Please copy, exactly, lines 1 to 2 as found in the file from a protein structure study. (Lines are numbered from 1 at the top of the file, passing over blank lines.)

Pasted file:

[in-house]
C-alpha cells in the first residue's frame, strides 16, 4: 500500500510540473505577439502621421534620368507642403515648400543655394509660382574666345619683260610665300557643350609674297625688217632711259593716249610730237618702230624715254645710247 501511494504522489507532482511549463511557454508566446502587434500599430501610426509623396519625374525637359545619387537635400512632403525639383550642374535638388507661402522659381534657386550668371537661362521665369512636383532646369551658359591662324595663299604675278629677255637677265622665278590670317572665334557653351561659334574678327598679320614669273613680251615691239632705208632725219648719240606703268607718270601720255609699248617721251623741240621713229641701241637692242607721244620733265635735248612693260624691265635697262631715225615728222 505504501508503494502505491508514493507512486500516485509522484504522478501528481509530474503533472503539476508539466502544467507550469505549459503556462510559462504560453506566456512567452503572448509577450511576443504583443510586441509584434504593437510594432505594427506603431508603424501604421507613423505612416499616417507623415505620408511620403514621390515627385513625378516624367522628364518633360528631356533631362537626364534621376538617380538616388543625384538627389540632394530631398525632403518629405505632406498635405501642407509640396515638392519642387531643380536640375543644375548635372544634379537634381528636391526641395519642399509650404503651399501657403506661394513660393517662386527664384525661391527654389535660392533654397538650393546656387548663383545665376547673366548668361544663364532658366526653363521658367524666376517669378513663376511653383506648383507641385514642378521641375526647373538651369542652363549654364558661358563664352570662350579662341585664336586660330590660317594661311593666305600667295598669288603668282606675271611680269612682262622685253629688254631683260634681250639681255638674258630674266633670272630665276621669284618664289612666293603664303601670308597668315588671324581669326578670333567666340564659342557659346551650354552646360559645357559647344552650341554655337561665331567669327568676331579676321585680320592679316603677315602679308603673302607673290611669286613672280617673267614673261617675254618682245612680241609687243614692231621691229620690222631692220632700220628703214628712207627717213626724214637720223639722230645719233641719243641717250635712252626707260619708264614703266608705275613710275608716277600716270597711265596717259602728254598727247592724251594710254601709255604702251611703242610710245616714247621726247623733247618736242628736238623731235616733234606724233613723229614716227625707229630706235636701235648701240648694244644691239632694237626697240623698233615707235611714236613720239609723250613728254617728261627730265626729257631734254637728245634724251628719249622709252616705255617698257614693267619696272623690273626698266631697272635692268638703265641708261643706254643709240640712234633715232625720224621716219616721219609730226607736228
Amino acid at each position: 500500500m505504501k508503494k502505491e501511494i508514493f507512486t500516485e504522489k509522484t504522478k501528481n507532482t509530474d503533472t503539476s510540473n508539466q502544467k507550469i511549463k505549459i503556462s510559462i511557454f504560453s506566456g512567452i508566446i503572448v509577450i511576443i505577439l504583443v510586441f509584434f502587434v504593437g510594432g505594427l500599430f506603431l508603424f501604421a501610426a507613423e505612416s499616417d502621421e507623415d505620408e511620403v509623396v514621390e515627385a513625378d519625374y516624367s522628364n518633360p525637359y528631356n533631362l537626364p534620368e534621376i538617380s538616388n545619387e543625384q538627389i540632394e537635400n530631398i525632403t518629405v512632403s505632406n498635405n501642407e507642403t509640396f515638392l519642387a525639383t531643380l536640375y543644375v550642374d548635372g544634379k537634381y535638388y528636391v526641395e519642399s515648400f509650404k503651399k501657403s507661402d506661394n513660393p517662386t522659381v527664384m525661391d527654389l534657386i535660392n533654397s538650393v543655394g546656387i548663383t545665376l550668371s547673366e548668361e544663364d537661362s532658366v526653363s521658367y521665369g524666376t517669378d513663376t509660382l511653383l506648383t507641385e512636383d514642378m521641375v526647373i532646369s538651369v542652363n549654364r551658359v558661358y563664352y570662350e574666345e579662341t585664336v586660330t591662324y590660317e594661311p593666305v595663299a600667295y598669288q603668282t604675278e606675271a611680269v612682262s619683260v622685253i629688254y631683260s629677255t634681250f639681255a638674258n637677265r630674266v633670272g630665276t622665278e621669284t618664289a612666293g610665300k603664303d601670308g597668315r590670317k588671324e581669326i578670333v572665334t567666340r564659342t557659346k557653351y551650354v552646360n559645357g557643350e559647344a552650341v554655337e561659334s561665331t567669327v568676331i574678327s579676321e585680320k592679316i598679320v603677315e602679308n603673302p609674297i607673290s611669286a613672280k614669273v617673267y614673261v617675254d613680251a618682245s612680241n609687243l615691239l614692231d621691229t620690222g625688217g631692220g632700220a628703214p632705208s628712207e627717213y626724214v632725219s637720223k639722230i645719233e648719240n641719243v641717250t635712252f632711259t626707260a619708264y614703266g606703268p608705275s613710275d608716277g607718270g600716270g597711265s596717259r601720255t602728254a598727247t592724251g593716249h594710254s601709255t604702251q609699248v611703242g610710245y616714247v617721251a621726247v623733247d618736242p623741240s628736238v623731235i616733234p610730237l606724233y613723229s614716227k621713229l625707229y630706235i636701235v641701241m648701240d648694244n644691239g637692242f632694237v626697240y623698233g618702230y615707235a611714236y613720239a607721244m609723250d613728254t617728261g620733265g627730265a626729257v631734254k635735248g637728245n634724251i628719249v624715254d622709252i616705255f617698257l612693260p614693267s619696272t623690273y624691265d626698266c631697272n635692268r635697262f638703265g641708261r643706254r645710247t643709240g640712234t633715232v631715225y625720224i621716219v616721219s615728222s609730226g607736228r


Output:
[in-house]
C-alpha cells in the first residue's frame, strides 16, 4: 500500500510540473505577439502621421534620368507642403515648400543655394509660382574666345619683260610665300557643350609674297625688217632711259593716249610730237618702230624715254645710247 501511494504522489507532482511549463511557454508566446502587434500599430501610426509623396519625374525637359545619387537635400512632403525639383550642374535638388507661402522659381534657386550668371537661362521665369512636383532646369551658359591662324595663299604675278629677255637677265622665278590670317572665334557653351561659334574678327598679320614669273613680251615691239632705208632725219648719240606703268607718270601720255609699248617721251623741240621713229641701241637692242607721244620733265635735248612693260624691265635697262631715225615728222 505504501508503494502505491508514493507512486500516485509522484504522478501528481509530474503533472503539476508539466502544467507550469505549459503556462510559462504560453506566456512567452503572448509577450511576443504583443510586441509584434504593437510594432505594427506603431508603424501604421507613423505612416499616417507623415505620408511620403514621390515627385513625378516624367522628364518633360528631356533631362537626364534621376538617380538616388543625384538627389540632394530631398525632403518629405505632406498635405501642407509640396515638392519642387531643380536640375543644375548635372544634379537634381528636391526641395519642399509650404503651399501657403506661394513660393517662386527664384525661391527654389535660392533654397538650393546656387548663383545665376547673366548668361544663364532658366526653363521658367524666376517669378513663376511653383506648383507641385514642378521641375526647373538651369542652363549654364558661358563664352570662350579662341585664336586660330590660317594661311593666305600667295598669288603668282606675271611680269612682262622685253629688254631683260634681250639681255638674258630674266633670272630665276621669284618664289612666293603664303601670308597668315588671324581669326578670333567666340564659342557659346551650354552646360559645357559647344552650341554655337561665331567669327568676331579676321585680320592679316603677315602679308603673302607673290611669286613672280617673267614673261617675254618682245612680241609687243614692231621691229620690222631692220632700220628703214628712207627717213626724214637720223639722230645719233641719243641717250635712252626707260619708264614703266608705275613710275608716277600716270597711265596717259602728254598727247592724251594710254601709255604702251611703242610710245616714247621726247623733247618736242628736238623731235616733234606724233613723229614716227625707229630706235636701235648701240648694244644691239632694237626697240623698233615707235611714236613720239609723250613728254617728261627730265626729257631734254637728245634724251628719249622709252616705255617698257614693267619696272623690273626698266631697272635692268638703265641708261643706254643709240640712234633715232625720224621716219616721219609730226607736228